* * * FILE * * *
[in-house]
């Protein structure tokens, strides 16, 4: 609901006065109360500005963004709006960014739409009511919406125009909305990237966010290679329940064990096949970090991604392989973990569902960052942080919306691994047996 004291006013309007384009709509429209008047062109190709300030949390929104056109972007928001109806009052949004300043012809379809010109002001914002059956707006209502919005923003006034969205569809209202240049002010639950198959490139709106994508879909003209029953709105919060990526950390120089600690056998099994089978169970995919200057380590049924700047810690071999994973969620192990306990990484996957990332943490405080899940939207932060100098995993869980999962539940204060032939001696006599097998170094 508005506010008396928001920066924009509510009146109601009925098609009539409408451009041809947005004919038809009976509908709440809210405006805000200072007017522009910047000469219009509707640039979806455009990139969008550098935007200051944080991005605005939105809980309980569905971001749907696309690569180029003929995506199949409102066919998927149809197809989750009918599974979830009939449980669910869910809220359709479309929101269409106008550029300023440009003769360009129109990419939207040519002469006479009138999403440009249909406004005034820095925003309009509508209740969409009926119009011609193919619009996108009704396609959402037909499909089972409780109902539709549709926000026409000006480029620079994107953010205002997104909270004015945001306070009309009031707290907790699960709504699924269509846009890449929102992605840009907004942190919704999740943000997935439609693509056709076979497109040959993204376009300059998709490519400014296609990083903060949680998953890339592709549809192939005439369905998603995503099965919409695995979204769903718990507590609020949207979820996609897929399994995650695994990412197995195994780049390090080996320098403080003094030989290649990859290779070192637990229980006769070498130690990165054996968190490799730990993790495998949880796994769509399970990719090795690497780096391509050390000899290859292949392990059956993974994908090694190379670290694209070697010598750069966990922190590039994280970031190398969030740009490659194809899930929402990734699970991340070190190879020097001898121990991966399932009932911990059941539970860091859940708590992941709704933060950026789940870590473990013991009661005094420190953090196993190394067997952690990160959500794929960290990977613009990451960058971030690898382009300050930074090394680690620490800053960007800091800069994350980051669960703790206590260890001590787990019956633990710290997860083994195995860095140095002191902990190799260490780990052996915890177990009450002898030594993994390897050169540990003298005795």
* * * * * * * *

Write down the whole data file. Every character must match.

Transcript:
[in-house]
């Protein structure tokens, strides 16, 4: 609901006065109360500005963004709006960014739409009511919406125009909305990237966010290679329940064990096949970090991604392989973990569902960052942080919306691994047996 004291006013309007384009709509429209008047062109190709300030949390929104056109972007928001109806009052949004300043012809379809010109002001914002059956707006209502919005923003006034969205569809209202240049002010639950198959490139709106994508879909003209029953709105919060990526950390120089600690056998099994089978169970995919200057380590049924700047810690071999994973969620192990306990990484996957990332943490405080899940939207932060100098995993869980999962539940204060032939001696006599097998170094 508005506010008396928001920066924009509510009146109601009925098609009539409408451009041809947005004919038809009976509908709440809210405006805000200072007017522009910047000469219009509707640039979806455009990139969008550098935007200051944080991005605005939105809980309980569905971001749907696309690569180029003929995506199949409102066919998927149809197809989750009918599974979830009939449980669910869910809220359709479309929101269409106008550029300023440009003769360009129109990419939207040519002469006479009138999403440009249909406004005034820095925003309009509508209740969409009926119009011609193919619009996108009704396609959402037909499909089972409780109902539709549709926000026409000006480029620079994107953010205002997104909270004015945001306070009309009031707290907790699960709504699924269509846009890449929102992605840009907004942190919704999740943000997935439609693509056709076979497109040959993204376009300059998709490519400014296609990083903060949680998953890339592709549809192939005439369905998603995503099965919409695995979204769903718990507590609020949207979820996609897929399994995650695994990412197995195994780049390090080996320098403080003094030989290649990859290779070192637990229980006769070498130690990165054996968190490799730990993790495998949880796994769509399970990719090795690497780096391509050390000899290859292949392990059956993974994908090694190379670290694209070697010598750069966990922190590039994280970031190398969030740009490659194809899930929402990734699970991340070190190879020097001898121990991966399932009932911990059941539970860091859940708590992941709704933060950026789940870590473990013991009661005094420190953090196993190394067997952690990160959500794929960290990977613009990451960058971030690898382009300050930074090394680690620490800053960007800091800069994350980051669960703790206590260890001590787990019956633990710290997860083994195995860095140095002191902990190799260490780990052996915890177990009450002898030594993994390897050169540990003298005795």